In the end it's your money and you need to do what feels right to you and lets you sleep at night. Don't invest it all right away because RunningBum says to. But realize if you DCA, you are in reality a market timer rather than following an AA plan--and that's ok. If you don't see it that way, at least realize it is an emotional rather than a logical decision. I don't feel you should make emotional decisions about money, but if that helps you sleep better, go ahead.
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Old 10-29-2011, 08:34 AM   #4
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In the past, I DCA'd a six figure sum of cash monthly for about a year during 2008-2009, and as a result bought low at the bottom as well as not-so-low at other times. I think DCA worked very well for me but it is hard to keep doing it during a crash; you have remain unemotional and strong to keep it up. The effect of DCA is buying at more or less an average market over the period of the DCA. You don't end up chastising yourself for buying high. In my case I will be forever glad that I DCA'd so that I didn't completely miss the opportunities provided by the 2008-2009 crash.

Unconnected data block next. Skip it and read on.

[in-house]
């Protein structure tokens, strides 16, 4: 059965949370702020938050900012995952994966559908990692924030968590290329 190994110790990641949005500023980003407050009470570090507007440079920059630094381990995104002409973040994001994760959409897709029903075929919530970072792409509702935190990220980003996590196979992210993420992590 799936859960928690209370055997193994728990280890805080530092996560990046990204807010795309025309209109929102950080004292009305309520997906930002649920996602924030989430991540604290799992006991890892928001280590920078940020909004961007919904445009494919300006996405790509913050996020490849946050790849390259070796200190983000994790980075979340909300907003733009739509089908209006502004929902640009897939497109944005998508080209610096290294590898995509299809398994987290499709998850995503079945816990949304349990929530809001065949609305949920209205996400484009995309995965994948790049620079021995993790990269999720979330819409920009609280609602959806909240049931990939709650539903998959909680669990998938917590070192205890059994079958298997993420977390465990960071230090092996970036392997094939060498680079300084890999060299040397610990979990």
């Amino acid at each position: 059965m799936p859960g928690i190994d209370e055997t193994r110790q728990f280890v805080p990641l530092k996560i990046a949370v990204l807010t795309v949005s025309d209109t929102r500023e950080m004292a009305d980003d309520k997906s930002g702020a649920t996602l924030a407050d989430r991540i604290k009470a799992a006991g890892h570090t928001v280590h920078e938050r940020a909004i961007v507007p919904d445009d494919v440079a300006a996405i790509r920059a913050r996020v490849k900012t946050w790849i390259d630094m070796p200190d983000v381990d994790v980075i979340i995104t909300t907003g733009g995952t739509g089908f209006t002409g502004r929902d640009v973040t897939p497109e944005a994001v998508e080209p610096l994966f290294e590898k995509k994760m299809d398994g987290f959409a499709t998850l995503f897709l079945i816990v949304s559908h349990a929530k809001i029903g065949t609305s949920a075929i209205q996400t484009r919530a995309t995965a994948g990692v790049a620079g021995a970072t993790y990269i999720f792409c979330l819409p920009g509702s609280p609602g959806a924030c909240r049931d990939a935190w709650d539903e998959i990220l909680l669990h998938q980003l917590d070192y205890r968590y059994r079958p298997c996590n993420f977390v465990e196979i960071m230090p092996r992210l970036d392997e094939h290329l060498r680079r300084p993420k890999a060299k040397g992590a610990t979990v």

Another option might be to just let rebalancing take care of it. It is more of a gamble - - if the market is low at the time of rebalancing, then you will do wonderfully. If the market is relatively high at the time of rebalancing, you will be kicking yourself.

It sounds to me like MichaelB and RunningBum are right about the accountant issue.
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Old 10-29-2011, 09:14 AM   #5
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Thanks for the feedback. I am pretty sure about the tax implications, long term gain issue. Just wasn't sure what accountant might add, if anything - doesn't look like it.